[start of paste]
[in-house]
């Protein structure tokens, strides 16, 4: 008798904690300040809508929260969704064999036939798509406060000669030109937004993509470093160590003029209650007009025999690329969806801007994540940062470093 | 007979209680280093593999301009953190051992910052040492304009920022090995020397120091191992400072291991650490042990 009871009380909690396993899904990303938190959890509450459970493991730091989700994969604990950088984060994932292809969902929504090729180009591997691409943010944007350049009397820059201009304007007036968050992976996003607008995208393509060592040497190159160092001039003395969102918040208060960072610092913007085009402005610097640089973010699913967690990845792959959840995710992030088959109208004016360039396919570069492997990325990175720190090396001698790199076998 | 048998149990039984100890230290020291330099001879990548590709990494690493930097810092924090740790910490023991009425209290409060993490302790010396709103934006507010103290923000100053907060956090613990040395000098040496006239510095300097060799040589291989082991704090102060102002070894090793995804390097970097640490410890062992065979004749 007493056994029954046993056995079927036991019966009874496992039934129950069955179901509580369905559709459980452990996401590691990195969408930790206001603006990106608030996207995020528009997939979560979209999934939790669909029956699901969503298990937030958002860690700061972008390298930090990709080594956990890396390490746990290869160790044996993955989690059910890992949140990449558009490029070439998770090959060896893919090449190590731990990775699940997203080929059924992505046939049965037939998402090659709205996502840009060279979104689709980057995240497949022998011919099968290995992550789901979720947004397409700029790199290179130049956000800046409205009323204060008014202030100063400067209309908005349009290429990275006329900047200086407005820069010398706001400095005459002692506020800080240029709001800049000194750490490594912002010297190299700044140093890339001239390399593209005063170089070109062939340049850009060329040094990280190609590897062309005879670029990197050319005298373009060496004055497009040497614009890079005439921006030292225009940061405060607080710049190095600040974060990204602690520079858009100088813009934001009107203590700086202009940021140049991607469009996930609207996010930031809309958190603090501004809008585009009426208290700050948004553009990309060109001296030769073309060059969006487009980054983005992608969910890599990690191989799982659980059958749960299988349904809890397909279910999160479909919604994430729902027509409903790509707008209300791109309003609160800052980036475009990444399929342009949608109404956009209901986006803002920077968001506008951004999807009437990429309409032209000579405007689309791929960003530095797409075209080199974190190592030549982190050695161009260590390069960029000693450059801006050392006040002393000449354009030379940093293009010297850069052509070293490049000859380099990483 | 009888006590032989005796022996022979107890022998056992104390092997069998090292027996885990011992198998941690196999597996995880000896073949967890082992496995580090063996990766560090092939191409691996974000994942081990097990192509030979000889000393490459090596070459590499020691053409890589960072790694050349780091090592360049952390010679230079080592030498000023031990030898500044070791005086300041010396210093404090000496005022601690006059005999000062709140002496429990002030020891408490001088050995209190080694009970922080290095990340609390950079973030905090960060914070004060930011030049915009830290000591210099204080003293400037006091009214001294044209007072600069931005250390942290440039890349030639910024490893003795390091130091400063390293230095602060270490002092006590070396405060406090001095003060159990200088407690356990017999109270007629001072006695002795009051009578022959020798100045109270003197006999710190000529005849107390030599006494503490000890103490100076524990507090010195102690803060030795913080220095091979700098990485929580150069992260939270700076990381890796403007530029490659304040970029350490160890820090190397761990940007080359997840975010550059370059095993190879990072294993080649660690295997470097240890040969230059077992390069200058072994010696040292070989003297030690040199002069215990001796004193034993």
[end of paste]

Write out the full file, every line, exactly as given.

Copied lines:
[in-house]
């Protein structure tokens, strides 16, 4: 008798904690300040809508929260969704064999036939798509406060000669030109937004993509470093160590003029209650007009025999690329969806801007994540940062470093 | 007979209680280093593999301009953190051992910052040492304009920022090995020397120091191992400072291991650490042990 009871009380909690396993899904990303938190959890509450459970493991730091989700994969604990950088984060994932292809969902929504090729180009591997691409943010944007350049009397820059201009304007007036968050992976996003607008995208393509060592040497190159160092001039003395969102918040208060960072610092913007085009402005610097640089973010699913967690990845792959959840995710992030088959109208004016360039396919570069492997990325990175720190090396001698790199076998 | 048998149990039984100890230290020291330099001879990548590709990494690493930097810092924090740790910490023991009425209290409060993490302790010396709103934006507010103290923000100053907060956090613990040395000098040496006239510095300097060799040589291989082991704090102060102002070894090793995804390097970097640490410890062992065979004749 007493056994029954046993056995079927036991019966009874496992039934129950069955179901509580369905559709459980452990996401590691990195969408930790206001603006990106608030996207995020528009997939979560979209999934939790669909029956699901969503298990937030958002860690700061972008390298930090990709080594956990890396390490746990290869160790044996993955989690059910890992949140990449558009490029070439998770090959060896893919090449190590731990990775699940997203080929059924992505046939049965037939998402090659709205996502840009060279979104689709980057995240497949022998011919099968290995992550789901979720947004397409700029790199290179130049956000800046409205009323204060008014202030100063400067209309908005349009290429990275006329900047200086407005820069010398706001400095005459002692506020800080240029709001800049000194750490490594912002010297190299700044140093890339001239390399593209005063170089070109062939340049850009060329040094990280190609590897062309005879670029990197050319005298373009060496004055497009040497614009890079005439921006030292225009940061405060607080710049190095600040974060990204602690520079858009100088813009934001009107203590700086202009940021140049991607469009996930609207996010930031809309958190603090501004809008585009009426208290700050948004553009990309060109001296030769073309060059969006487009980054983005992608969910890599990690191989799982659980059958749960299988349904809890397909279910999160479909919604994430729902027509409903790509707008209300791109309003609160800052980036475009990444399929342009949608109404956009209901986006803002920077968001506008951004999807009437990429309409032209000579405007689309791929960003530095797409075209080199974190190592030549982190050695161009260590390069960029000693450059801006050392006040002393000449354009030379940093293009010297850069052509070293490049000859380099990483 | 009888006590032989005796022996022979107890022998056992104390092997069998090292027996885990011992198998941690196999597996995880000896073949967890082992496995580090063996990766560090092939191409691996974000994942081990097990192509030979000889000393490459090596070459590499020691053409890589960072790694050349780091090592360049952390010679230079080592030498000023031990030898500044070791005086300041010396210093404090000496005022601690006059005999000062709140002496429990002030020891408490001088050995209190080694009970922080290095990340609390950079973030905090960060914070004060930011030049915009830290000591210099204080003293400037006091009214001294044209007072600069931005250390942290440039890349030639910024490893003795390091130091400063390293230095602060270490002092006590070396405060406090001095003060159990200088407690356990017999109270007629001072006695002795009051009578022959020798100045109270003197006999710190000529005849107390030599006494503490000890103490100076524990507090010195102690803060030795913080220095091979700098990485929580150069992260939270700076990381890796403007530029490659304040970029350490160890820090190397761990940007080359997840975010550059370059095993190879990072294993080649660690295997470097240890040969230059077992390069200058072994010696040292070989003297030690040199002069215990001796004193034993």